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Obama played his cards right on BP

By James Carville, CNN Contributor
  • James Carville was critical of the federal government's early handling of the oil disaster
  • He says it now is clear President Obama handled a tough situation very well
  • He credits Obama for putting Thad Allen in charge, setting up BP restitution fund, other steps
  • Carville: "All of us in the region need to stay vigilant and aggressive"

Editor's note: CNN political contributor James Carville was chief strategist for Bill Clinton's 1992 presidential campaign. Carville is a resident of New Orleans, Louisiana, where he teaches political science at Tulane University and serves as co-chairman of the 2013 Super Bowl Host Committee

(CNN) -- My mother, Ms. Nippy Carville, was a woman of many talents. Two in particular stand out. She was a superb cook (the author of a successful cookbook), and she was an excellent bridge player.

She always cautioned me that it was important that one "review the bidding" before the play. Now that it's becoming apparent that the efforts to cap the well at Deepwater Horizon are going to be successful, we should pause and pay homage to Ms. Nippy's advice by reviewing the bidding.

Any fair assessment would have to conclude that in spite of some people's criticism of the early response, (and by "some people" I mean Ms. Nippy's firstborn son James), one also must give credit to a much improved and vigorous response to the environmental catastrophe in the Gulf.

So, let's review the bidding: First, the decision to keep the unflappable retired Coast Guard Adm. Thad Allen in place as national incident commander, in spite of considerable opposition from some local politicians, has proven to be wise.

Video: Oil still threatens Gulf waters
Video: Oil's vanishing act continues

Second, when Attorney General Eric Holder announced a criminal investigation into the BP disaster, it was a demonstration that the Obama administration meant business in dealing with this catastrophe.

Third, the establishment of the $20 billion restitution fund administered by Ken Feinberg was the ultimate statement of the seriousness with which this situation was being addressed by the administration.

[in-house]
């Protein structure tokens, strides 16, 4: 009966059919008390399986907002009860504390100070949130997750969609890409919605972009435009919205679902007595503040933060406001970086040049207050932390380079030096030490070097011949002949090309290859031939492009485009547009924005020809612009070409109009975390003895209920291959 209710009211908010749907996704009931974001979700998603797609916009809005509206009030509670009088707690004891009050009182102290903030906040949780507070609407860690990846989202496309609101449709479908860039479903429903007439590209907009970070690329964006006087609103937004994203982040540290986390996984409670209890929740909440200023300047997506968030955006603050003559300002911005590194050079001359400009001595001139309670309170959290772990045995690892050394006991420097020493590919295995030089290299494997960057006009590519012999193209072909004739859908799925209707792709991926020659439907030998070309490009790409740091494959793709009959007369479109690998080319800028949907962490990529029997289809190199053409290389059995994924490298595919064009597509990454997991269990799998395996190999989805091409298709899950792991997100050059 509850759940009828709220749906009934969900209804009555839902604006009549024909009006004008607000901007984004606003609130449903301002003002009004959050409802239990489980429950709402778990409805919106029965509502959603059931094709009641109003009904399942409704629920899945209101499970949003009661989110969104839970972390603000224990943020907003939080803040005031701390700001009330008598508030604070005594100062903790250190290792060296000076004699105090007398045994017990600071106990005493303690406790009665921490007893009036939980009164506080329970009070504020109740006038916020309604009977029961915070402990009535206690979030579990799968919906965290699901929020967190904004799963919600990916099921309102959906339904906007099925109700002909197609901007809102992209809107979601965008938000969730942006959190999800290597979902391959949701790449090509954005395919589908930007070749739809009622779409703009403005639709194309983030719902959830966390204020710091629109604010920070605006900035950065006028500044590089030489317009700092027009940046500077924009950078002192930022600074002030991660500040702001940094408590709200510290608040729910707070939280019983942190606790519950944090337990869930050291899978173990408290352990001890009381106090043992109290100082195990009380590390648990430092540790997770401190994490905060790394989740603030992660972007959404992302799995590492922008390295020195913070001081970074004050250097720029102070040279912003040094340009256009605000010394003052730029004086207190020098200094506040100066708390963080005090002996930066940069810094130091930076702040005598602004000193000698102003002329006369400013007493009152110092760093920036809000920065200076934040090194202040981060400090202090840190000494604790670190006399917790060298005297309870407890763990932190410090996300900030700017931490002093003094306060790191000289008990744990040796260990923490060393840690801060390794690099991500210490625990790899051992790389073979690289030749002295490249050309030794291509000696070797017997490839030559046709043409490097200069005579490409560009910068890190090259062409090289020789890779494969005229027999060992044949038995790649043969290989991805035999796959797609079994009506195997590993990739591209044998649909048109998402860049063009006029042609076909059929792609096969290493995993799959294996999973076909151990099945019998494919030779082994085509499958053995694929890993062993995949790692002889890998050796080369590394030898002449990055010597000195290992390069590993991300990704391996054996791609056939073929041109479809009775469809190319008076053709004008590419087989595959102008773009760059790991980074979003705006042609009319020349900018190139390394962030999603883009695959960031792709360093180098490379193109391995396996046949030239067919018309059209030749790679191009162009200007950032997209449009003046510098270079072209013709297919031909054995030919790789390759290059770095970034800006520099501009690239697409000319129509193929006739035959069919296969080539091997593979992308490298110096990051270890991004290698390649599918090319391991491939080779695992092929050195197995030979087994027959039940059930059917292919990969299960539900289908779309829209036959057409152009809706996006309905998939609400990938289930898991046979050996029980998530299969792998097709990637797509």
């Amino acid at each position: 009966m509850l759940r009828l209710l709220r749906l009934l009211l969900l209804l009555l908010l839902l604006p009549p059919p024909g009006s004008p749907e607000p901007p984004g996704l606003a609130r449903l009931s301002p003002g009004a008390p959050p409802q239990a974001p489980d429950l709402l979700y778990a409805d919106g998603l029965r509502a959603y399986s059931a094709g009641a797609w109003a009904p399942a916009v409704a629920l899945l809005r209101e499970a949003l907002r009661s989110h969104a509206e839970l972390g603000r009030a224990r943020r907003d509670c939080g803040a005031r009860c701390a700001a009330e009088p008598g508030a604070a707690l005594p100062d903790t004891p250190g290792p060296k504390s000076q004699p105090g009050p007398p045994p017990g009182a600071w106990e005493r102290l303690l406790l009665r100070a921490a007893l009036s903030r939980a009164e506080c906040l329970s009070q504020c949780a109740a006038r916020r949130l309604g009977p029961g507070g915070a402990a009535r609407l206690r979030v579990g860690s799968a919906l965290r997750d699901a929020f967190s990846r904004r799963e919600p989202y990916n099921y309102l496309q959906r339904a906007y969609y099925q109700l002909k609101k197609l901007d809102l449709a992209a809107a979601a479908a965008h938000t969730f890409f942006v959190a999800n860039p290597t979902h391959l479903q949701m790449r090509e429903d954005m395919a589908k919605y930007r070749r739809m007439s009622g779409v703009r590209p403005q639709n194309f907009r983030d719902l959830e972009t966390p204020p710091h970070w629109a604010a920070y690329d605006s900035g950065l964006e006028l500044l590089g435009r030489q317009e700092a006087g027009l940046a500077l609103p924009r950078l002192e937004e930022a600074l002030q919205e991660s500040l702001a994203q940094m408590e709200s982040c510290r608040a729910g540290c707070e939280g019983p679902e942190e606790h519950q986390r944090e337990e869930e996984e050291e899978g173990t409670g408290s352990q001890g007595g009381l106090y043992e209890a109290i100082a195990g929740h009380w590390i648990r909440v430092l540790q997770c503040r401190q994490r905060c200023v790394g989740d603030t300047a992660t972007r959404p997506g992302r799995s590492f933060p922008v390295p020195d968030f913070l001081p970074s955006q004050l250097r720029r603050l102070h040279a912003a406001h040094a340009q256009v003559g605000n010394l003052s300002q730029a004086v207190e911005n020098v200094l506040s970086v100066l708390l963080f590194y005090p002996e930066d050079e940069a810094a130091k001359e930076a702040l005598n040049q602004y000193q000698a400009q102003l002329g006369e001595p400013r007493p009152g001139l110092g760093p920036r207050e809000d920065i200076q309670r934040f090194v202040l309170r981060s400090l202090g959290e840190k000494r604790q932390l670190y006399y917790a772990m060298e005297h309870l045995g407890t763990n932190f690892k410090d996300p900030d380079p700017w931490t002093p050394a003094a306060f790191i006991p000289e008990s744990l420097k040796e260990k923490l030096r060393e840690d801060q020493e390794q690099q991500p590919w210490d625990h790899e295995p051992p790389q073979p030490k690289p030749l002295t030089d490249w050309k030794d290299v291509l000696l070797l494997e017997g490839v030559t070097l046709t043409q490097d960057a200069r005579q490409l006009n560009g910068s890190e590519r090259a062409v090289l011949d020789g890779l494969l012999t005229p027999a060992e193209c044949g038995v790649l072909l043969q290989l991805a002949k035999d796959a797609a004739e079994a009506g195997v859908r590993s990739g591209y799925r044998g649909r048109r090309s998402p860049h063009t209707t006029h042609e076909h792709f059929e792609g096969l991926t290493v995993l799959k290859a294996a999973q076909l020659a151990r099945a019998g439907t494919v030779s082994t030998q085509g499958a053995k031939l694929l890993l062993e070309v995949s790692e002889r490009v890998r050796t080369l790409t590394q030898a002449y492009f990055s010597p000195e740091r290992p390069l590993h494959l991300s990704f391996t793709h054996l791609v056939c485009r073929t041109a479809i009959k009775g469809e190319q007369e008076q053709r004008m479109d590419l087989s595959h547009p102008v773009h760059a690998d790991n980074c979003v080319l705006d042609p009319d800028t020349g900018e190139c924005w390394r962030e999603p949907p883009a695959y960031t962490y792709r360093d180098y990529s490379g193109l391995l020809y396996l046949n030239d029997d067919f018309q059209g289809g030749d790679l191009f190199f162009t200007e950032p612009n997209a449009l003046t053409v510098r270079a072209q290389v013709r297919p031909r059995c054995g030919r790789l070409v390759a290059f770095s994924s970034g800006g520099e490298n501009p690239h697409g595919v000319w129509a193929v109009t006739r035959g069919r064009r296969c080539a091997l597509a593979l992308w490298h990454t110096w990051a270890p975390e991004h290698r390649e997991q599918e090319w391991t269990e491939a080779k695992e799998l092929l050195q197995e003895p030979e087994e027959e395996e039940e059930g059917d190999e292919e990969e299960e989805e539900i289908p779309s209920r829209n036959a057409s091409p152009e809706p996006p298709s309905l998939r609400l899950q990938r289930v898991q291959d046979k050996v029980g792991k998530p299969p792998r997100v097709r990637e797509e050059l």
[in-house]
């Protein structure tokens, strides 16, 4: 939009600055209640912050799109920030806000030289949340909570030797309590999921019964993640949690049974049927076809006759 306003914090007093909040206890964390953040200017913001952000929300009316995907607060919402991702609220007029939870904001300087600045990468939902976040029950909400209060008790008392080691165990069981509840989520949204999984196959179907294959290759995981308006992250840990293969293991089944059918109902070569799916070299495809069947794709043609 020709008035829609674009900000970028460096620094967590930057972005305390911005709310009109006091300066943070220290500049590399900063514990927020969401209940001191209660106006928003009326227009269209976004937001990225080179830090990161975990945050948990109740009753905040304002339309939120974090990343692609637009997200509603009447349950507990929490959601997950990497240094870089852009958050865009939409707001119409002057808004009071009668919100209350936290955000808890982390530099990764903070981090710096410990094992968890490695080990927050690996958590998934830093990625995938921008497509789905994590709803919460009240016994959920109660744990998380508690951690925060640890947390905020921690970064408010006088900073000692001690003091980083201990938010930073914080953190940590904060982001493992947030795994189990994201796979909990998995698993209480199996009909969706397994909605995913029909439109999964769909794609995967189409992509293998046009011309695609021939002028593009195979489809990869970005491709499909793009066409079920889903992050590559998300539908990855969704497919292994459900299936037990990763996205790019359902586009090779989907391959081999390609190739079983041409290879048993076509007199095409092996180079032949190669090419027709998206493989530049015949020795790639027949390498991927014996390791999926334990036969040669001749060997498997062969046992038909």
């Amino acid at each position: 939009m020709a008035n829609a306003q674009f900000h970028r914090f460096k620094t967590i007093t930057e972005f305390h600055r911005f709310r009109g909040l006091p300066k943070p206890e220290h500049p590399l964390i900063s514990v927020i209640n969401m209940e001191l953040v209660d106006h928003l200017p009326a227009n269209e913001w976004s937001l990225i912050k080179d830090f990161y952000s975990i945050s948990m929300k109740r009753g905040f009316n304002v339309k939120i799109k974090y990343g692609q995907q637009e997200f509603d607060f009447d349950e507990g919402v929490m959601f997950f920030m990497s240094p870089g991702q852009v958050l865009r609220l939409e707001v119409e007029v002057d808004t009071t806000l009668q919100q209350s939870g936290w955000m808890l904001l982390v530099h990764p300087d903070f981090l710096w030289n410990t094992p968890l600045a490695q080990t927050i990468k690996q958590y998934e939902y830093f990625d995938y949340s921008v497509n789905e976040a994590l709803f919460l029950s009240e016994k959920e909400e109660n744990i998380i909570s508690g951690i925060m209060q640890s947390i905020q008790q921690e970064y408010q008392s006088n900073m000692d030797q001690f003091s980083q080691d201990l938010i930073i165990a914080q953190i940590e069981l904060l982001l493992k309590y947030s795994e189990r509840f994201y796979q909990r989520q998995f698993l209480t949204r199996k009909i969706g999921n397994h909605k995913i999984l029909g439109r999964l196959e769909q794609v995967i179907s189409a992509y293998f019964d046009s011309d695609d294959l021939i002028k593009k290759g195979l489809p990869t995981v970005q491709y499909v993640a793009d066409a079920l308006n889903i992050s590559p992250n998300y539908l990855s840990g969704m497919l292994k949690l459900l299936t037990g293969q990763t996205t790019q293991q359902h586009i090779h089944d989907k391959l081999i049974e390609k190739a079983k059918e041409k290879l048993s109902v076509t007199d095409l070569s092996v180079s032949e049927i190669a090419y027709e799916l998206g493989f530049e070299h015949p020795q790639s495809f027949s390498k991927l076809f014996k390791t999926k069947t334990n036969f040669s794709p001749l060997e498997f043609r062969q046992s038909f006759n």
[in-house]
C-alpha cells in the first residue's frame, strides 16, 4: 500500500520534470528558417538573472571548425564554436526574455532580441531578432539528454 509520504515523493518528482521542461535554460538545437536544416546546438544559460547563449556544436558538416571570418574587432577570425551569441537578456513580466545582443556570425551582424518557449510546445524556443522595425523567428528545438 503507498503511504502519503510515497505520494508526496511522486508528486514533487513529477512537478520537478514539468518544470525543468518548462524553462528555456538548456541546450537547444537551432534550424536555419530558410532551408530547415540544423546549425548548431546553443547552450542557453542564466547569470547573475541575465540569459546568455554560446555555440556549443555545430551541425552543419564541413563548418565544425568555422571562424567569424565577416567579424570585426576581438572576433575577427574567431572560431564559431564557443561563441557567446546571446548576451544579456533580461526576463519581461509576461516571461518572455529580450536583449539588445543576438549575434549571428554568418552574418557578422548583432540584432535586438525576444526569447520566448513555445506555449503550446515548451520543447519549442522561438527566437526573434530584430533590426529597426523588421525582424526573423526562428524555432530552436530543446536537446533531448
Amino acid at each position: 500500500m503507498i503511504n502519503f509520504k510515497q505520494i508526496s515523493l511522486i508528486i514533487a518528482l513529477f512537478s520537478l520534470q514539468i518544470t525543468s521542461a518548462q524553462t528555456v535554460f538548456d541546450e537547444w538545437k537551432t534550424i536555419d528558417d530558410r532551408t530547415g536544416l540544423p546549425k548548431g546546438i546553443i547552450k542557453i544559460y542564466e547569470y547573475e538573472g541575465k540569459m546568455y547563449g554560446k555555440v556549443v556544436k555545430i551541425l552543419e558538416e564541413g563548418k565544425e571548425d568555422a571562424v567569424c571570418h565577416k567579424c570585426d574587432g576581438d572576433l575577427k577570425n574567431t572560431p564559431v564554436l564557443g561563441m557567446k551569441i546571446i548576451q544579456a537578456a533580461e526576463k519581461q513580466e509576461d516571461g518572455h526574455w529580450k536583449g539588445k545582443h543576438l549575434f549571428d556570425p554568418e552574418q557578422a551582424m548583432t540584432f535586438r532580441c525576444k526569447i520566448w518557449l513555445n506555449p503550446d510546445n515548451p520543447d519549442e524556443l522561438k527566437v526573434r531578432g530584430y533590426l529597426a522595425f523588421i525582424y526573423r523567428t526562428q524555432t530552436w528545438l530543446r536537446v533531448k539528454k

Fourth, people who have deep knowledge of the events in the Gulf give substantial credit to Energy Secretary Steven Chu and other experts from government labs who were brought in to assist with the successful capping of the well.

We in the Gulf region, in particular those of us in Louisiana, have a long way to go. We need our government to remain vigilant in addressing this. We need a lot of research into the science of the effects of the spill. And in the words of Interior Secretary Ken Salazar, we need to continue to have the heel of our boot on the neck of BP.

All of us in the region need to stay vigilant and aggressive in being sure that the inevitable "It's time to move on" mentality does not set in. Trust me. The last thing we need to do is move on until our precious coastline is both restored and renewed.

I don't know many people -- and no Democrats -- who were as tough on the Obama administration as I was when the oil started gushing.

But for now I'll take Mississippi governor -- and chairman of the Republican Governors' Association -- Haley Barbour saying President Obama has "done more right than wrong." In fact, I'll up Gov. Barbour's bid one and say that as of late, President Obama has done a lot more right than wrong.

The opinions expressed in this commentary are solely those of James Carville